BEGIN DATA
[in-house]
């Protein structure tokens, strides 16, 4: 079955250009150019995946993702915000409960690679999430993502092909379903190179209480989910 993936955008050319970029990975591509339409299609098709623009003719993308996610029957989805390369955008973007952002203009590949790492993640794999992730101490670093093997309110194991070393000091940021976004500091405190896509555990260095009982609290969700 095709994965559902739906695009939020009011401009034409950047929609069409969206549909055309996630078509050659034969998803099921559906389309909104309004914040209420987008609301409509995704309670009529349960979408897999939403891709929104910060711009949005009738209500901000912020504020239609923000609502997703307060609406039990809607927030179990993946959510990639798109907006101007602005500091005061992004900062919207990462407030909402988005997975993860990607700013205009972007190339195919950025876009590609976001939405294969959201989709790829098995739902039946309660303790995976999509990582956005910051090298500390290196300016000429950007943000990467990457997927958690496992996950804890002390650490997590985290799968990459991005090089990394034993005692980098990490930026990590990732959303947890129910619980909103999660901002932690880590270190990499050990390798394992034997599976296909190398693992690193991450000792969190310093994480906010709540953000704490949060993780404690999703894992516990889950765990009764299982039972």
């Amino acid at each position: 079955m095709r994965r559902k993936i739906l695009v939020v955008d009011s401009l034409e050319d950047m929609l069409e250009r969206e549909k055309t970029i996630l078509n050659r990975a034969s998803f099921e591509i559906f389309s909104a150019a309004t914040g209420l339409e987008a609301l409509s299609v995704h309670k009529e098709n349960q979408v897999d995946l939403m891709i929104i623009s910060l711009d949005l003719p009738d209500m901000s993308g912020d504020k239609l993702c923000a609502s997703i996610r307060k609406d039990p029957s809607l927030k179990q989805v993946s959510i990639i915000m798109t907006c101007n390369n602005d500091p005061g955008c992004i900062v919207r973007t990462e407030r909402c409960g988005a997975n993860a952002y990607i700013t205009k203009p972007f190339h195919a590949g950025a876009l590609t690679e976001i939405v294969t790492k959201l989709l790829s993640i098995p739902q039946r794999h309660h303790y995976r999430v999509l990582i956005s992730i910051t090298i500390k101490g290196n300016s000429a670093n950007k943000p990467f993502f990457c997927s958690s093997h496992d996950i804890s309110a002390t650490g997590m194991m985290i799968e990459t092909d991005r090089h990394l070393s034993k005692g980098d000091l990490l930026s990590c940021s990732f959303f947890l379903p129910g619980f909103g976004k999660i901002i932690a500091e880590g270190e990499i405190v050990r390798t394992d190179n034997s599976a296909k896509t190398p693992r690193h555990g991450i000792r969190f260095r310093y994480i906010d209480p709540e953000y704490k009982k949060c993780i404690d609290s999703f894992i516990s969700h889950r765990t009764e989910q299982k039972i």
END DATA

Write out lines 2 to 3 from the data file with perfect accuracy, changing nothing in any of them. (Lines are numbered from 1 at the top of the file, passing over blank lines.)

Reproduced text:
């Protein structure tokens, strides 16, 4: 079955250009150019995946993702915000409960690679999430993502092909379903190179209480989910 993936955008050319970029990975591509339409299609098709623009003719993308996610029957989805390369955008973007952002203009590949790492993640794999992730101490670093093997309110194991070393000091940021976004500091405190896509555990260095009982609290969700 095709994965559902739906695009939020009011401009034409950047929609069409969206549909055309996630078509050659034969998803099921559906389309909104309004914040209420987008609301409509995704309670009529349960979408897999939403891709929104910060711009949005009738209500901000912020504020239609923000609502997703307060609406039990809607927030179990993946959510990639798109907006101007602005500091005061992004900062919207990462407030909402988005997975993860990607700013205009972007190339195919950025876009590609976001939405294969959201989709790829098995739902039946309660303790995976999509990582956005910051090298500390290196300016000429950007943000990467990457997927958690496992996950804890002390650490997590985290799968990459991005090089990394034993005692980098990490930026990590990732959303947890129910619980909103999660901002932690880590270190990499050990390798394992034997599976296909190398693992690193991450000792969190310093994480906010709540953000704490949060993780404690999703894992516990889950765990009764299982039972």
């Amino acid at each position: 079955m095709r994965r559902k993936i739906l695009v939020v955008d009011s401009l034409e050319d950047m929609l069409e250009r969206e549909k055309t970029i996630l078509n050659r990975a034969s998803f099921e591509i559906f389309s909104a150019a309004t914040g209420l339409e987008a609301l409509s299609v995704h309670k009529e098709n349960q979408v897999d995946l939403m891709i929104i623009s910060l711009d949005l003719p009738d209500m901000s993308g912020d504020k239609l993702c923000a609502s997703i996610r307060k609406d039990p029957s809607l927030k179990q989805v993946s959510i990639i915000m798109t907006c101007n390369n602005d500091p005061g955008c992004i900062v919207r973007t990462e407030r909402c409960g988005a997975n993860a952002y990607i700013t205009k203009p972007f190339h195919a590949g950025a876009l590609t690679e976001i939405v294969t790492k959201l989709l790829s993640i098995p739902q039946r794999h309660h303790y995976r999430v999509l990582i956005s992730i910051t090298i500390k101490g290196n300016s000429a670093n950007k943000p990467f993502f990457c997927s958690s093997h496992d996950i804890s309110a002390t650490g997590m194991m985290i799968e990459t092909d991005r090089h990394l070393s034993k005692g980098d000091l990490l930026s990590c940021s990732f959303f947890l379903p129910g619980f909103g976004k999660i901002i932690a500091e880590g270190e990499i405190v050990r390798t394992d190179n034997s599976a296909k896509t190398p693992r690193h555990g991450i000792r969190f260095r310093y994480i906010d209480p709540e953000y704490k009982k949060c993780i404690d609290s999703f894992i516990s969700h889950r765990t009764e989910q299982k039972i």